Uncharted: The Fourth Labyrinth

Page 22

Drake padded quietly toward the door, gun at the ready. Sully used his flashlight to wave Welch back. The archaeologist shuffled backward past the altar, looking faintly ridiculous with his unruly hair and glasses.

Drake wondered if he held the vase because of its value or for comfort, the way a toddler clutches a stuffed animal.

That rustle of cloth came again. Drake frowned, all his attention on the open doorway now. He and Sully moved in, one on either side of the three stairs that led up into the darkened antechamber. They had guns in one hand and flashlights in the other, trying to figure out if there was anything for them to shoot at or if they had been spooked by nothing. They kept their flashlights aimed away from the opening, hoping that whoever lurked out there would show themselves. Jada hung back, just in front of the altar, her gun and flashlight both pointed at the floor.

Drake glanced at her, on the verge of issuing a snarky remark about how useless it would be to shoot a bullet into the floor. But when he glanced back at the doorway, he caught the shadows moving, one separating from the others, and whipped his flashlight beam up to spotlight the open doorway.

Something dashed by. Someone. No question now. They weren’t alone.

“Sully,” Drake said.


More motion, deeper into the antechamber, shadows within shadows. Drake whipped his flashlight beam up, illuminating the man dashing across the opening so quietly that he might have been a ghost. Only he wasn’t a ghost; they had seen him before. He was one of the killers who had stopped Jada from being abducted and killed by the hit squad Henriksen had sent to do it. Hooded and veiled, the man froze, glancing into the worship chamber at them.

They told us to go home, Drake had time to think.

The assassin narrowed his eyes and then leaped into the room, drawing a short curved blade as he raced at Sully. Drake and Sully fired at the same time. Though Drake’s bullet missed, Sully’s shot took the assassin in the chest, and he staggered backward, wheeling toward the steps. For a second, Drake thought he would run out of there as fast as he’d jumped in, but then the wounded, bleeding man spun and lifted his blade, about to hurl it at Drake.

Jada shot the assassin twice, once in the thigh and once in the abdomen. The blade whickered out of his hand with the speed of a boomerang, but she’d ruined his aim and the curved dagger clanged off the altar inches from her. He fell on his back, rolled, and began to drag himself out of the worship chamber.

“Don’t let him get out!” Sully barked.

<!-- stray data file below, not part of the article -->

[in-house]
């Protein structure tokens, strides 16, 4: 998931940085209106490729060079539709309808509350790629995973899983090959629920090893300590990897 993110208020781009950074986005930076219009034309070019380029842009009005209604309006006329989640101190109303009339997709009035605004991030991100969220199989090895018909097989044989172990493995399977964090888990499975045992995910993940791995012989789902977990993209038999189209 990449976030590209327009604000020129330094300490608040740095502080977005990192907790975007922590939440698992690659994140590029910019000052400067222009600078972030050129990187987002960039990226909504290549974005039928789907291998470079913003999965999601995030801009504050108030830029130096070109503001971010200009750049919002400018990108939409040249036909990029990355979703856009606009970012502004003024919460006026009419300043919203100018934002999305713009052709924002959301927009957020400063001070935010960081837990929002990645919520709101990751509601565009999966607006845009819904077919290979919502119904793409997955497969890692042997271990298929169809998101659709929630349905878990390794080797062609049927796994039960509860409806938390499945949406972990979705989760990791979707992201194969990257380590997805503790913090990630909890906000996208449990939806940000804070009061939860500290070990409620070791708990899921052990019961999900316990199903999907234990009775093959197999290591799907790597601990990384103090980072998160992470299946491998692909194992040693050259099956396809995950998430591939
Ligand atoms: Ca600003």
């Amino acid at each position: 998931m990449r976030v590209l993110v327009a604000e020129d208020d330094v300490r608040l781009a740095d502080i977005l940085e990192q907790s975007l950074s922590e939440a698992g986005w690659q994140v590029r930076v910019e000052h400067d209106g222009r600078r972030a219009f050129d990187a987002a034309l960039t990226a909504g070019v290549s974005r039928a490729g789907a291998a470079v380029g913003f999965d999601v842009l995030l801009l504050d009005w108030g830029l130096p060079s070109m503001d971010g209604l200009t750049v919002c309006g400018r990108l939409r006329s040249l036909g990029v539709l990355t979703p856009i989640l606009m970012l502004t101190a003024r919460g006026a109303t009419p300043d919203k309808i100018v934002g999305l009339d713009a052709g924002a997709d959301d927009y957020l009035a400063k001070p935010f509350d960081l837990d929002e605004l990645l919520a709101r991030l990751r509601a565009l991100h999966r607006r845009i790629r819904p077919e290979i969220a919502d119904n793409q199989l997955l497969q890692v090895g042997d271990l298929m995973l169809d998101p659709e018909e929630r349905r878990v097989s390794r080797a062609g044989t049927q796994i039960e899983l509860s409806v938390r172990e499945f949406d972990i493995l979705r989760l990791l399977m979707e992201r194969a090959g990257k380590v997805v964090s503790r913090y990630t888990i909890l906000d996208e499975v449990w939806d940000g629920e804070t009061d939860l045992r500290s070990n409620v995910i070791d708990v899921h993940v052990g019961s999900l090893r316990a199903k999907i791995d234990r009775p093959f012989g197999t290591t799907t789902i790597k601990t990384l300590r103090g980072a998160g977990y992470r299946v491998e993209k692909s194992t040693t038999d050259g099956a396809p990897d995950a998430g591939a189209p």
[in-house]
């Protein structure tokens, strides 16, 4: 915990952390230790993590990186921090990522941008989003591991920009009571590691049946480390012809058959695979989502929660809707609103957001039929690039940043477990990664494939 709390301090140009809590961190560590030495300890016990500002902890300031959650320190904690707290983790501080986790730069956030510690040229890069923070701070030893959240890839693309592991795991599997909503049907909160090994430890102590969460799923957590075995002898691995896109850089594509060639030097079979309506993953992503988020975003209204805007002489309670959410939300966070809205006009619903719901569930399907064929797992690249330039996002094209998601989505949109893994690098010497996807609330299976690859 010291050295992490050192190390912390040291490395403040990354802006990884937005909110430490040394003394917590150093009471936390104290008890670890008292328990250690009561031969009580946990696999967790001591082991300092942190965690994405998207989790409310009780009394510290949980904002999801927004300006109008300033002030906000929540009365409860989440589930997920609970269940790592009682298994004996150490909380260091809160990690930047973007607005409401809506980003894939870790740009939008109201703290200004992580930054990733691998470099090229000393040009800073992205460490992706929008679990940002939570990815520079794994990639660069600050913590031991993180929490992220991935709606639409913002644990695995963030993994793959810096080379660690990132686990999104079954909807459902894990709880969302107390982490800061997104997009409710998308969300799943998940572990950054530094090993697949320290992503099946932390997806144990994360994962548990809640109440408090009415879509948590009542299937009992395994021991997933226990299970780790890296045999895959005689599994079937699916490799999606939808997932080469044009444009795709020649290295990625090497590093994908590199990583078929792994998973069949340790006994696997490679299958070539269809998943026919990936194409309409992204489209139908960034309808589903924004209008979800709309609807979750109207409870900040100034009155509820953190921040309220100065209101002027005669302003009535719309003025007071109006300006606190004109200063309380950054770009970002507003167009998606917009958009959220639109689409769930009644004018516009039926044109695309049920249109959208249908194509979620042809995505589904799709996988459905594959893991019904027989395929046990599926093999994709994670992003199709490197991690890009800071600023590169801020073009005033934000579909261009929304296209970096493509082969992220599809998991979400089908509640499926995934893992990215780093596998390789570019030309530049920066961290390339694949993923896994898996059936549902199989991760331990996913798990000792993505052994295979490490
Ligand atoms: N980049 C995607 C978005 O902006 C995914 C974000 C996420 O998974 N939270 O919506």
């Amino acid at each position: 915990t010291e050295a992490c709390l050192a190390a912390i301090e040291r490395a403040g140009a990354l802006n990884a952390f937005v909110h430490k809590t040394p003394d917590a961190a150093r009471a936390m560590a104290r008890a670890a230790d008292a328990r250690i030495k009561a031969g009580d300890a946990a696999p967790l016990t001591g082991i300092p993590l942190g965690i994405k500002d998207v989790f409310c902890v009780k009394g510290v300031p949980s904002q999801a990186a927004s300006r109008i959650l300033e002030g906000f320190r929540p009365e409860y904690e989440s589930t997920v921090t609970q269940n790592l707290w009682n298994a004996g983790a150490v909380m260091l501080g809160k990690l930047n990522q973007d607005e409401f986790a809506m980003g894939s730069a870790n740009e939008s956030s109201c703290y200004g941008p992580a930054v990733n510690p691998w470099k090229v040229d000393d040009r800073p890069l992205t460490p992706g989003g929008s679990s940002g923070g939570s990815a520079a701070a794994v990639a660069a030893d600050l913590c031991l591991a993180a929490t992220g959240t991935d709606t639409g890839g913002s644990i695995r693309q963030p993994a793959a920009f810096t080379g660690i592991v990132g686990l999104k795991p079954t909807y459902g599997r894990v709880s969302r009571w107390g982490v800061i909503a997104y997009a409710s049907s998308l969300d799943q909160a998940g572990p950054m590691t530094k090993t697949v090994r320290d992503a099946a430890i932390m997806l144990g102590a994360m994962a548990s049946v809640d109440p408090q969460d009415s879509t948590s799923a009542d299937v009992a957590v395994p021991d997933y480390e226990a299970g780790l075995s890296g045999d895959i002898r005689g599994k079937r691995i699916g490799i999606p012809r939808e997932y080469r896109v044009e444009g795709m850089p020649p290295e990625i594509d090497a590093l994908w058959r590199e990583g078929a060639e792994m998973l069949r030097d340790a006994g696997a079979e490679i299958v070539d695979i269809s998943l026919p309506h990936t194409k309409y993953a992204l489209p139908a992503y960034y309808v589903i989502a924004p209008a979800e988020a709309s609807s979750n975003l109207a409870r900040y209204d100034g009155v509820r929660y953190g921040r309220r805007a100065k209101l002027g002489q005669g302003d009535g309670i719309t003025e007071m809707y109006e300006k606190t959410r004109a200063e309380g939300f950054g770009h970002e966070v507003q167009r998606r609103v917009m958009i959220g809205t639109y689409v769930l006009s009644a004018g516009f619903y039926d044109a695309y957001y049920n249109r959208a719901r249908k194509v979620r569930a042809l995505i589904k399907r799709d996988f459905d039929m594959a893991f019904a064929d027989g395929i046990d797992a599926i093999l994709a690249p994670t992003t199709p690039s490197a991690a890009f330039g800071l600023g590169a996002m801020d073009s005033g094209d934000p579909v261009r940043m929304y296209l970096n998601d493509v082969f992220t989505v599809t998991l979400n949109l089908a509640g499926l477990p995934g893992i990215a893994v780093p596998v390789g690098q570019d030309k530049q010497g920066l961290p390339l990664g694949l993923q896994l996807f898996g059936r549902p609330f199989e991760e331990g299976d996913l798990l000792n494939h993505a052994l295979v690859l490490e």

“Him? I’m worried about us getting out,” Drake said.

“Where did he come from?” Jada asked.

Other rustling noises came from the anteroom, and Drake swore loudly, pressing himself against the wall beside the stairs.

“There are others!” he said. “Of course there are others!” It was their luck.

A scraping noise came from behind him. For a second he thought Jada was the cause, but then his mind sorted out the distance and the weight of stone on stone and realized the sound came from farther back. He glanced over his shoulder and saw that Welch’s flashlight had died. In the gloom at the back of the chamber he saw shadows that did not belong, then heard the scuffle of a struggle. He swung his flashlight beam over in time to see another of the hooded assassins dragging Ian Welch through the partially open stone door at the rear of the room.

The archaeologist’s hands twitched and dropped the jar, which shattered on impact.

“Welch!” Drake shouted, turning to Sully. “They’re getting in through the other door!”

Jada rushed toward the stone door, beating Drake there. He wanted to tell her to back off, afraid they’d drag her in as well, but she wouldn’t have listened and he didn’t have time to get the words out before she was already there. She aimed her flashlight and gun together, not firing for fear of hitting Welch, and started to take a step through the gap in the door.

“Dr. Welch!” Jada called. “Ian!”

A hooded figure rushed from the darkness and grappled with her, pushing her gun away, trying to twist it from her grasp. Drake shot him in the shoulder. The attacker spun, blood spraying from the wound, and staggered back against the wall. In the shadows where Welch had vanished, others were moving. Welch was gone—maybe dead—and they had to get the hell out of the labyrinth before they joined him.

“Come on!” Drake shouted. “Jada, let’s go!”

They bolted, racing around the altar on either side and then toward Sully and the three steps to the exit together. Sully had his back to the wall on the left, but when he saw them coming, he led the charge, rushing up the stairs into the antechamber.